Downtown Trenton's walkways received a positive review from the Michigan Department of Transportation (MDOT), while walkways within the West Road business district were not so lucky.
A recent at no cost to the city, found Downtown Trenton to have a number of positive attributes including wide sidewalks, angle parking, benches, trash receptacles, and lots of flowers and trees, according to Mary Bohling, an educator at the Michigan State University extension sea grant program, who attended the audit.
The area audited in Downtown Trenton between and can be found on the above map between the two green flags.
The area on the map between the two red flags, along West Road from Fort Street to the , has opportunities for improvement, according to Dan Burden of the Walkable and Livable Communities Institute.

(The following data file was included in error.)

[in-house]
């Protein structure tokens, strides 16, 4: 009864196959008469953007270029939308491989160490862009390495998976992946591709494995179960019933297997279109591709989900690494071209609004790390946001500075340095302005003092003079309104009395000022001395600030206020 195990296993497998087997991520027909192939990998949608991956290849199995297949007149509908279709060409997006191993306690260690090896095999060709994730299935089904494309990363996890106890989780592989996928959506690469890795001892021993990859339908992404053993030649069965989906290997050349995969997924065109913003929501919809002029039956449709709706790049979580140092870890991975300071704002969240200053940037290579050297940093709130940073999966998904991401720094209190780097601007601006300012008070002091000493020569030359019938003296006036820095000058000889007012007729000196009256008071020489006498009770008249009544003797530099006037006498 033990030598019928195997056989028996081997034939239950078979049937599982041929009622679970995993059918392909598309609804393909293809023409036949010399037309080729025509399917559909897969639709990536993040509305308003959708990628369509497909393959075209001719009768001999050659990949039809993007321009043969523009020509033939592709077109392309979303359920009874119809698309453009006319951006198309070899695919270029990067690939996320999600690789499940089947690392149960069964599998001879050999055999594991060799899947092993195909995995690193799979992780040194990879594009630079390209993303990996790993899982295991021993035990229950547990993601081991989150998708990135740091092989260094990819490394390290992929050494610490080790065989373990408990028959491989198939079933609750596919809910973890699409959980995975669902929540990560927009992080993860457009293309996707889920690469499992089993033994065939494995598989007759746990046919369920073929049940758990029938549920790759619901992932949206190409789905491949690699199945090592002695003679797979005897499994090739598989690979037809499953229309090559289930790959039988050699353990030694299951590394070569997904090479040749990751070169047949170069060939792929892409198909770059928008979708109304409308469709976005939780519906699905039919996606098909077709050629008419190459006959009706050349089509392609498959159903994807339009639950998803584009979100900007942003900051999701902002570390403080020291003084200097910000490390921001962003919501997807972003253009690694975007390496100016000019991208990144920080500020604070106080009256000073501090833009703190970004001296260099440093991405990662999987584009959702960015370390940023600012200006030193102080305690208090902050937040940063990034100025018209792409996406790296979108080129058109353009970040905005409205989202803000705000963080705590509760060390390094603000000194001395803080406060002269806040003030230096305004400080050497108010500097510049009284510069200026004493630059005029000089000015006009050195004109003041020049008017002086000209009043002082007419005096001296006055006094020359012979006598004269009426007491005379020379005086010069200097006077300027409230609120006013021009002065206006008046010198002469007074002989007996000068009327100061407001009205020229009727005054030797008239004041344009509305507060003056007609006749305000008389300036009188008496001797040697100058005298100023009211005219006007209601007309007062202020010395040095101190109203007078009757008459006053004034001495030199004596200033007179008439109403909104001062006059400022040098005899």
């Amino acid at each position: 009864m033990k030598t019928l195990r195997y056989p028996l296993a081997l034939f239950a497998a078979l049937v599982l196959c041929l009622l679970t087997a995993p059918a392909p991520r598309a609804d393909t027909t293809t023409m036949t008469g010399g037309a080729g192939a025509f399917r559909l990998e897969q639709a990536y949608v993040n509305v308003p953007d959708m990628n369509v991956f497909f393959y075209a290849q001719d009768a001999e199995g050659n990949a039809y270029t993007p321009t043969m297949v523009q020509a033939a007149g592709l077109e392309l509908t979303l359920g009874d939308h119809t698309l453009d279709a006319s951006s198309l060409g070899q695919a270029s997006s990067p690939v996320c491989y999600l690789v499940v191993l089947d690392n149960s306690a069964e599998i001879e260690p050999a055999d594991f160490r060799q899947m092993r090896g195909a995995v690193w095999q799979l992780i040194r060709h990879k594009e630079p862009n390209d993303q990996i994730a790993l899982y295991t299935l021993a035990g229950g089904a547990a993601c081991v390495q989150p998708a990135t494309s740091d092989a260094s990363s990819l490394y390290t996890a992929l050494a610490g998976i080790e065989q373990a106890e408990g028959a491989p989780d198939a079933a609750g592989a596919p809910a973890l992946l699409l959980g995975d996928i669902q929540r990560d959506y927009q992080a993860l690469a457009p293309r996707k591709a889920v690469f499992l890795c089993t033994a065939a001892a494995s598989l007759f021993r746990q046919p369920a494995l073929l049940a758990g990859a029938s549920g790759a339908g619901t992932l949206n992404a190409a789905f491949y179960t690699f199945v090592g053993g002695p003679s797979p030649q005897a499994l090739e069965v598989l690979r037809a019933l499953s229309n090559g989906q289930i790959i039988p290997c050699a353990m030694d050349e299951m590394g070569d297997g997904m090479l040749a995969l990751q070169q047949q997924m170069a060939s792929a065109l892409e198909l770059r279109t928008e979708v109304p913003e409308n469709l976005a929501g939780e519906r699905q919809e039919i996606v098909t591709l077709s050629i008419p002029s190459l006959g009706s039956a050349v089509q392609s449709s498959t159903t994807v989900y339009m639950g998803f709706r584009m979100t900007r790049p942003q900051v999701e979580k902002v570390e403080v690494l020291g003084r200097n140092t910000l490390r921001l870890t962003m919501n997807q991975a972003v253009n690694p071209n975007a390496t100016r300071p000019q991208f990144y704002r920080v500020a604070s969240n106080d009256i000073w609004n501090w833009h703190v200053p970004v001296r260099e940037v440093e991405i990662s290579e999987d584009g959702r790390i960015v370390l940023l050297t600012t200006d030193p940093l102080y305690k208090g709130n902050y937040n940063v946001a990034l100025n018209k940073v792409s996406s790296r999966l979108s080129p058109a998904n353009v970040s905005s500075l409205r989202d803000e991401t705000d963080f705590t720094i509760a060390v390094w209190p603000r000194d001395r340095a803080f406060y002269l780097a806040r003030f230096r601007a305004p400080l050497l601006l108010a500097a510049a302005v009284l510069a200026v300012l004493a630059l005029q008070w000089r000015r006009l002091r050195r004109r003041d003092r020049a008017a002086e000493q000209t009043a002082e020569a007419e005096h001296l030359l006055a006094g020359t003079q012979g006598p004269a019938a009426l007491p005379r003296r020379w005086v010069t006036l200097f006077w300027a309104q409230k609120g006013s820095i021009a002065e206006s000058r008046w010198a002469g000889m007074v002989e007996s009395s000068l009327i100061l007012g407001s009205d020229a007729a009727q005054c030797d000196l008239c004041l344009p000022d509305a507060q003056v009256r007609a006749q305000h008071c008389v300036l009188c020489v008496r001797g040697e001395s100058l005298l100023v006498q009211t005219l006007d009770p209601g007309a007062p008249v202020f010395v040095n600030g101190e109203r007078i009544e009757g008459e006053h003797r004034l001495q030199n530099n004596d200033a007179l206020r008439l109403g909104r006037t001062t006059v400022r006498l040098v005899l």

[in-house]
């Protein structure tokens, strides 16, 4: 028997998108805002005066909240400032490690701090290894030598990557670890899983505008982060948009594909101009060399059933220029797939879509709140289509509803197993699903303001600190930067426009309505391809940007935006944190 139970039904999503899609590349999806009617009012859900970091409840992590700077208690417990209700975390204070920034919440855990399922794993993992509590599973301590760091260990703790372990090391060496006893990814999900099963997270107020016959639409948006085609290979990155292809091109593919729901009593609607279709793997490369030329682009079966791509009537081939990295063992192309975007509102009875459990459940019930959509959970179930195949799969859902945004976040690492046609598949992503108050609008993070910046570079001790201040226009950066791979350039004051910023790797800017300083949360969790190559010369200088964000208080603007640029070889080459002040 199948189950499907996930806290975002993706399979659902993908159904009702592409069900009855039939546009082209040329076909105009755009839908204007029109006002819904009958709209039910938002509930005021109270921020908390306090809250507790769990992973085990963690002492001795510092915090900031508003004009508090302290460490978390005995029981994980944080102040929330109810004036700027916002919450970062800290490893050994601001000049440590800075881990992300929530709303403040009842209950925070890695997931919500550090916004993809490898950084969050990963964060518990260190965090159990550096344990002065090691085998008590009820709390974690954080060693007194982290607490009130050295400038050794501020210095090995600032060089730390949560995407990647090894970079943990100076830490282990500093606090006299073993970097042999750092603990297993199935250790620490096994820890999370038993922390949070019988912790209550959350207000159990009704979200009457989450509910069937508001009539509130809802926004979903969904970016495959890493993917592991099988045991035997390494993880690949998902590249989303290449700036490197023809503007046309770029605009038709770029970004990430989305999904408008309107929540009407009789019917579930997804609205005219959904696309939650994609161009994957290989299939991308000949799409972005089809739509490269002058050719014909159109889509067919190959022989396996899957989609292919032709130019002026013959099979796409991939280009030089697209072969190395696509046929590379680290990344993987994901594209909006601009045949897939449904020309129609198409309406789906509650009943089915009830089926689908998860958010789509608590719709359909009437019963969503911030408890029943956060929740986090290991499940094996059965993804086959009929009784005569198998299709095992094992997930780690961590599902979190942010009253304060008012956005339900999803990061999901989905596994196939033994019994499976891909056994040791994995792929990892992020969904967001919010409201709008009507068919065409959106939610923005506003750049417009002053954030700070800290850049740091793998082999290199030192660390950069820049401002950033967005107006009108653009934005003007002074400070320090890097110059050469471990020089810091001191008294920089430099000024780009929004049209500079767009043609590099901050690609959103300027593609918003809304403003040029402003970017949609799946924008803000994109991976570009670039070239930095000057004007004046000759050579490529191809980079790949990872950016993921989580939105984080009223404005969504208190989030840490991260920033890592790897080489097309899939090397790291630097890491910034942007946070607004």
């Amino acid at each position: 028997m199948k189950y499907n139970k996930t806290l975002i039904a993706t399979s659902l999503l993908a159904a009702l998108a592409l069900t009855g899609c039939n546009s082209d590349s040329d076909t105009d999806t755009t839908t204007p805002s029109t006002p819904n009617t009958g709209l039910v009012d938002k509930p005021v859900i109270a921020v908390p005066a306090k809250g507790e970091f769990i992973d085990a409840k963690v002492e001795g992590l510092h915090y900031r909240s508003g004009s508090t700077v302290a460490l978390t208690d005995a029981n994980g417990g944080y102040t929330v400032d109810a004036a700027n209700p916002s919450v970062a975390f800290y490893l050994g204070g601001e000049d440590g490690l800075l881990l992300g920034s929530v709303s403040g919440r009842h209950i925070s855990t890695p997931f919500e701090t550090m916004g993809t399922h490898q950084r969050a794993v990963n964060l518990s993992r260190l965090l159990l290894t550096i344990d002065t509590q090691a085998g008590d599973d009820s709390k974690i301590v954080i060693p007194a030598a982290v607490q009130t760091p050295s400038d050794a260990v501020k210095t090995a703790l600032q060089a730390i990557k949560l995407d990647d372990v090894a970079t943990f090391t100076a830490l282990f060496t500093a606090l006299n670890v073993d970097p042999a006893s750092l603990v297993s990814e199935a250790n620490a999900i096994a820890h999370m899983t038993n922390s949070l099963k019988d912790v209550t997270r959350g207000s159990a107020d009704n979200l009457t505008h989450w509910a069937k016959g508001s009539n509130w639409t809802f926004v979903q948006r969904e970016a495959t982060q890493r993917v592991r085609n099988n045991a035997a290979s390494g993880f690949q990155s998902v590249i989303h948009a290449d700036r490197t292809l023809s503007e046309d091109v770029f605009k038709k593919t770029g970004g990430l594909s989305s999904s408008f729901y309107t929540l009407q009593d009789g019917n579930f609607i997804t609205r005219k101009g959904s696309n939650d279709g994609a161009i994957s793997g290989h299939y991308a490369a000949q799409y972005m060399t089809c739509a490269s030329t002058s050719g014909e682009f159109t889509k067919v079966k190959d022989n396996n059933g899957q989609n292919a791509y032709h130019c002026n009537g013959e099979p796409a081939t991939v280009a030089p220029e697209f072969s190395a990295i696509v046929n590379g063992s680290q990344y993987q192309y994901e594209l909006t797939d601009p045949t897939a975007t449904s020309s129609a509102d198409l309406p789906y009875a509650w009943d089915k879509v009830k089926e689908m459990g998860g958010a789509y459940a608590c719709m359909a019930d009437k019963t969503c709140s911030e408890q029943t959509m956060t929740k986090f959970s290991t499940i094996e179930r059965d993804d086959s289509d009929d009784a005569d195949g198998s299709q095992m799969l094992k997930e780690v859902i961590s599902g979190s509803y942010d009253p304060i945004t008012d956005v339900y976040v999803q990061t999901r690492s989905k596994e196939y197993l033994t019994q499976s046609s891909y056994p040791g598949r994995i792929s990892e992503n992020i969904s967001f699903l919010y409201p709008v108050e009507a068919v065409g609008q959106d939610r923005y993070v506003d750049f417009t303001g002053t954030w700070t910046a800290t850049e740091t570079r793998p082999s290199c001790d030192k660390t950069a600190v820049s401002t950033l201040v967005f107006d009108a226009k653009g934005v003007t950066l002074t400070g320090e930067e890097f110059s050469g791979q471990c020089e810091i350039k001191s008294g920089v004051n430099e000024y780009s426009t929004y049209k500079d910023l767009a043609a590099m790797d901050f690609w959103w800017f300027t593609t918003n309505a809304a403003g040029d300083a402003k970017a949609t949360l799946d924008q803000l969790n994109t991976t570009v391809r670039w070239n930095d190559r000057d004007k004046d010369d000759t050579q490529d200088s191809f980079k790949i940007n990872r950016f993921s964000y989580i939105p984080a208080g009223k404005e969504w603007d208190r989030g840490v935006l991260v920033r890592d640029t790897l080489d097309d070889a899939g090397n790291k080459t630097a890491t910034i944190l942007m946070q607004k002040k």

Burden performed the "walkability" audit in both areas and found the West Road location to have options for improvement including low cost ideas such as adding greenery, installing way-finding signs and painting of crosswalks.
Burden also suggested local businesses without street-side windows could improve their customer appeal by adding windows or simply painting window-like murals.
"The murals could also be a way to partner with local high school or college classes," Bohling said.
Some other suggestions were a road diet and roundabouts. A road diet occurs anytime a lane is taken out of a road and a roundabout is a circular intersection that slows traffic by directing traffic around an island in the center of the intersection, according to Burden.
Though city administrators do not currently have plans to implement Burden's suggestions, Joann Perna, director of Trenton Parks and Recreation said the audit provided administrators with valuable information.
"The exercise was good for the community and gave us some food for thought," Perna said.